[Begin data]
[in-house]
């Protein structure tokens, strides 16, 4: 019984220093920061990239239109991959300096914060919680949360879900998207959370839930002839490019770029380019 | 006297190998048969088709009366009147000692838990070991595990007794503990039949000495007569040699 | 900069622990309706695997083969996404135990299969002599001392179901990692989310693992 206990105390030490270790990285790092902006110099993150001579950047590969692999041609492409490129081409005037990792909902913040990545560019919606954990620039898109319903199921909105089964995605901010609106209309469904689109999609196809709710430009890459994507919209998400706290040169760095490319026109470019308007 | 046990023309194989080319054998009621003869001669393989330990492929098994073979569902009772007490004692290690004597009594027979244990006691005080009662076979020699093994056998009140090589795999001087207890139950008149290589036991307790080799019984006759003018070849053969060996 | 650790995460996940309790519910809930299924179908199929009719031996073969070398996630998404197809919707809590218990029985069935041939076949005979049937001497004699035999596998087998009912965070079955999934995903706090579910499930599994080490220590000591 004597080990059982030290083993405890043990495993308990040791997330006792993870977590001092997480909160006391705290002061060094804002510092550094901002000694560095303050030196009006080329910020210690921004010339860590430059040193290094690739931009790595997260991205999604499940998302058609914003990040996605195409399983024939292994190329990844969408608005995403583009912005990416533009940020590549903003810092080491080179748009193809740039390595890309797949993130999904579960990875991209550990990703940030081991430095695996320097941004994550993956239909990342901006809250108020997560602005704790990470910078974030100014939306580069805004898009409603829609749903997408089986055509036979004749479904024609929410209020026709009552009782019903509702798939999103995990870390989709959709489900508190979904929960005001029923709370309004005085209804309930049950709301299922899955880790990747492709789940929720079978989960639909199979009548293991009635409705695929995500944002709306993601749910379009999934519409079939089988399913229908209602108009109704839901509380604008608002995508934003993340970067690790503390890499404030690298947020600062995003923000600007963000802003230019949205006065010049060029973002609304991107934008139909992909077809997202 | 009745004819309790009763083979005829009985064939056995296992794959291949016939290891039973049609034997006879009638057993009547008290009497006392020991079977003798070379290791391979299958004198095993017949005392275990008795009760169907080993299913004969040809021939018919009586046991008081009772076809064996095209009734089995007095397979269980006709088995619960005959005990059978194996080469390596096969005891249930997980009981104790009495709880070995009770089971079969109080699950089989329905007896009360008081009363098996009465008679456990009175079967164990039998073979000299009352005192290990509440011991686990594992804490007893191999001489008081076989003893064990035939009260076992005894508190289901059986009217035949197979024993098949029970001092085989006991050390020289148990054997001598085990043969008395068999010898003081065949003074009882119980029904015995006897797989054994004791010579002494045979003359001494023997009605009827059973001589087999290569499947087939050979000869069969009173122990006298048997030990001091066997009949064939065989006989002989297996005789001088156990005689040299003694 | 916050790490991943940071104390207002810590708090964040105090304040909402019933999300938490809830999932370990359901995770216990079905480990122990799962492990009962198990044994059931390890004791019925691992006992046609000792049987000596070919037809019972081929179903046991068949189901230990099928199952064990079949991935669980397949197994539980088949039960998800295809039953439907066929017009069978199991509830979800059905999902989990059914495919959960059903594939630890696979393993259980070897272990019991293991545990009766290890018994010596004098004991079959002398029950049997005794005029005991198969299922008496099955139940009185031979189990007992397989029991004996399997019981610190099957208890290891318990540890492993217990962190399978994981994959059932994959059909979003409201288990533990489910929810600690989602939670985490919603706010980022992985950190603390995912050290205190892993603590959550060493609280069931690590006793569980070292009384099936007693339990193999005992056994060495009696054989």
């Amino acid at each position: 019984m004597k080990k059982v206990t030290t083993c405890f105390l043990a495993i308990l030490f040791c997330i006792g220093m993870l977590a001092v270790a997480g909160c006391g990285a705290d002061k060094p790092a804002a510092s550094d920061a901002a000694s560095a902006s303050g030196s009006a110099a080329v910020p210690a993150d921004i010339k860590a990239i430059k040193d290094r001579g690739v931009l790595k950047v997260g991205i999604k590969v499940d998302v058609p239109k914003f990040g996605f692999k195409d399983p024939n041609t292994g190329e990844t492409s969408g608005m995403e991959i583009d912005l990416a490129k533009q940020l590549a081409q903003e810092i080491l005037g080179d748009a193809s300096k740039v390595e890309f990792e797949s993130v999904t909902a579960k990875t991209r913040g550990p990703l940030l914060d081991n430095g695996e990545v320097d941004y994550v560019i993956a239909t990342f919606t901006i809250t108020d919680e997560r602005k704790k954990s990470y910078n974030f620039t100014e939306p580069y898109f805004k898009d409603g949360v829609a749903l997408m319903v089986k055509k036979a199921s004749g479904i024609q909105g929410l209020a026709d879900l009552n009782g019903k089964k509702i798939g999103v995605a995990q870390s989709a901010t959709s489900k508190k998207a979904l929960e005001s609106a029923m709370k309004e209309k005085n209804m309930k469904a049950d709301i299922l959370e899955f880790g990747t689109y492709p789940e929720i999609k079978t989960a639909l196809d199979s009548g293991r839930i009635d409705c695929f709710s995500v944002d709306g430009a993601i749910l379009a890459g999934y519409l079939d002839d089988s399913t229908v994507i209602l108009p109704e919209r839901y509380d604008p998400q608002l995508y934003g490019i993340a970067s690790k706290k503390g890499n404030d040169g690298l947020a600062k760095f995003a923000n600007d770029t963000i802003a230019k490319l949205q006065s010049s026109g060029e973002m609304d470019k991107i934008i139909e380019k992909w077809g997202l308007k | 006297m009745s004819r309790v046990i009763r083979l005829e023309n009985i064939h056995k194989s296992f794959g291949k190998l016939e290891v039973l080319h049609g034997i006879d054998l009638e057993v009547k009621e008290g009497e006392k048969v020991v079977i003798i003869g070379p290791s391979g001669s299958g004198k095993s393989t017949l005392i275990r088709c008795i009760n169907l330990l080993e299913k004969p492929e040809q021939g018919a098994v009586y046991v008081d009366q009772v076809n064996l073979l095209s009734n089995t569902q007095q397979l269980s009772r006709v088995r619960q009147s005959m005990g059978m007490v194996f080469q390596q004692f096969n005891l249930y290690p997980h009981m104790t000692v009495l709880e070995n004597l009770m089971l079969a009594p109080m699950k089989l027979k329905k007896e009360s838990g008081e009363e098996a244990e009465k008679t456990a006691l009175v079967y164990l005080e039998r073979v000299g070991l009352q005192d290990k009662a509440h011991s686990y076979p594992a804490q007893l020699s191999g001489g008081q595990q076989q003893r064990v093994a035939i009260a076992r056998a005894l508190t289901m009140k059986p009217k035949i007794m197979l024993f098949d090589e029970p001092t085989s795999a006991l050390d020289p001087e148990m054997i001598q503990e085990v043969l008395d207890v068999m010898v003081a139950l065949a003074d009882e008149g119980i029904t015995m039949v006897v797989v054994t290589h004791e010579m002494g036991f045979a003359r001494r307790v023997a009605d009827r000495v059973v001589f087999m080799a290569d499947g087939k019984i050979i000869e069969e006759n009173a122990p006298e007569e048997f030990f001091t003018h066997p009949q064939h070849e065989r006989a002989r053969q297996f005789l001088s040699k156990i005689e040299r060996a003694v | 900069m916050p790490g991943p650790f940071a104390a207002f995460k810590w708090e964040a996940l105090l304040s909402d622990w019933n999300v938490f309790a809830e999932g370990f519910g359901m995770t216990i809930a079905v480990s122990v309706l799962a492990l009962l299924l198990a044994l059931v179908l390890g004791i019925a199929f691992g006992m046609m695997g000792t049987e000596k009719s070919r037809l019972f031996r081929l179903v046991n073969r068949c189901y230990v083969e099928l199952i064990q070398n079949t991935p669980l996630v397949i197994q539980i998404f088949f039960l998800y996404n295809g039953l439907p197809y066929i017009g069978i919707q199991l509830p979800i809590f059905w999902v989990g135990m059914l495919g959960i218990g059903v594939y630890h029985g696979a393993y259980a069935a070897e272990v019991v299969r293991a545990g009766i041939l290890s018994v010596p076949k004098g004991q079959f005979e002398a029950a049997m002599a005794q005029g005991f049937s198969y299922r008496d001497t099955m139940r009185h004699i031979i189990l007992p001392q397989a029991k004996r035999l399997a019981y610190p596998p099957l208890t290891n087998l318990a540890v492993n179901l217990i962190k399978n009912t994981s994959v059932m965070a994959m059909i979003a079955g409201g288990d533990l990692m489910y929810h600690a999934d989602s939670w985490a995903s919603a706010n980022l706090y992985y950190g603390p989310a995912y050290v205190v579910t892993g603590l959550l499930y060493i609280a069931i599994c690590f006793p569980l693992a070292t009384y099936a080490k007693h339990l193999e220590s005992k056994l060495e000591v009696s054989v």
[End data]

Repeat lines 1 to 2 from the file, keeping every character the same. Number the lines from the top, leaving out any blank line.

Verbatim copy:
[in-house]
């Protein structure tokens, strides 16, 4: 019984220093920061990239239109991959300096914060919680949360879900998207959370839930002839490019770029380019 | 006297190998048969088709009366009147000692838990070991595990007794503990039949000495007569040699 | 900069622990309706695997083969996404135990299969002599001392179901990692989310693992 206990105390030490270790990285790092902006110099993150001579950047590969692999041609492409490129081409005037990792909902913040990545560019919606954990620039898109319903199921909105089964995605901010609106209309469904689109999609196809709710430009890459994507919209998400706290040169760095490319026109470019308007 | 046990023309194989080319054998009621003869001669393989330990492929098994073979569902009772007490004692290690004597009594027979244990006691005080009662076979020699093994056998009140090589795999001087207890139950008149290589036991307790080799019984006759003018070849053969060996 | 650790995460996940309790519910809930299924179908199929009719031996073969070398996630998404197809919707809590218990029985069935041939076949005979049937001497004699035999596998087998009912965070079955999934995903706090579910499930599994080490220590000591 004597080990059982030290083993405890043990495993308990040791997330006792993870977590001092997480909160006391705290002061060094804002510092550094901002000694560095303050030196009006080329910020210690921004010339860590430059040193290094690739931009790595997260991205999604499940998302058609914003990040996605195409399983024939292994190329990844969408608005995403583009912005990416533009940020590549903003810092080491080179748009193809740039390595890309797949993130999904579960990875991209550990990703940030081991430095695996320097941004994550993956239909990342901006809250108020997560602005704790990470910078974030100014939306580069805004898009409603829609749903997408089986055509036979004749479904024609929410209020026709009552009782019903509702798939999103995990870390989709959709489900508190979904929960005001029923709370309004005085209804309930049950709301299922899955880790990747492709789940929720079978989960639909199979009548293991009635409705695929995500944002709306993601749910379009999934519409079939089988399913229908209602108009109704839901509380604008608002995508934003993340970067690790503390890499404030690298947020600062995003923000600007963000802003230019949205006065010049060029973002609304991107934008139909992909077809997202 | 009745004819309790009763083979005829009985064939056995296992794959291949016939290891039973049609034997006879009638057993009547008290009497006392020991079977003798070379290791391979299958004198095993017949005392275990008795009760169907080993299913004969040809021939018919009586046991008081009772076809064996095209009734089995007095397979269980006709088995619960005959005990059978194996080469390596096969005891249930997980009981104790009495709880070995009770089971079969109080699950089989329905007896009360008081009363098996009465008679456990009175079967164990039998073979000299009352005192290990509440011991686990594992804490007893191999001489008081076989003893064990035939009260076992005894508190289901059986009217035949197979024993098949029970001092085989006991050390020289148990054997001598085990043969008395068999010898003081065949003074009882119980029904015995006897797989054994004791010579002494045979003359001494023997009605009827059973001589087999290569499947087939050979000869069969009173122990006298048997030990001091066997009949064939065989006989002989297996005789001088156990005689040299003694 | 916050790490991943940071104390207002810590708090964040105090304040909402019933999300938490809830999932370990359901995770216990079905480990122990799962492990009962198990044994059931390890004791019925691992006992046609000792049987000596070919037809019972081929179903046991068949189901230990099928199952064990079949991935669980397949197994539980088949039960998800295809039953439907066929017009069978199991509830979800059905999902989990059914495919959960059903594939630890696979393993259980070897272990019991293991545990009766290890018994010596004098004991079959002398029950049997005794005029005991198969299922008496099955139940009185031979189990007992397989029991004996399997019981610190099957208890290891318990540890492993217990962190399978994981994959059932994959059909979003409201288990533990489910929810600690989602939670985490919603706010980022992985950190603390995912050290205190892993603590959550060493609280069931690590006793569980070292009384099936007693339990193999005992056994060495009696054989």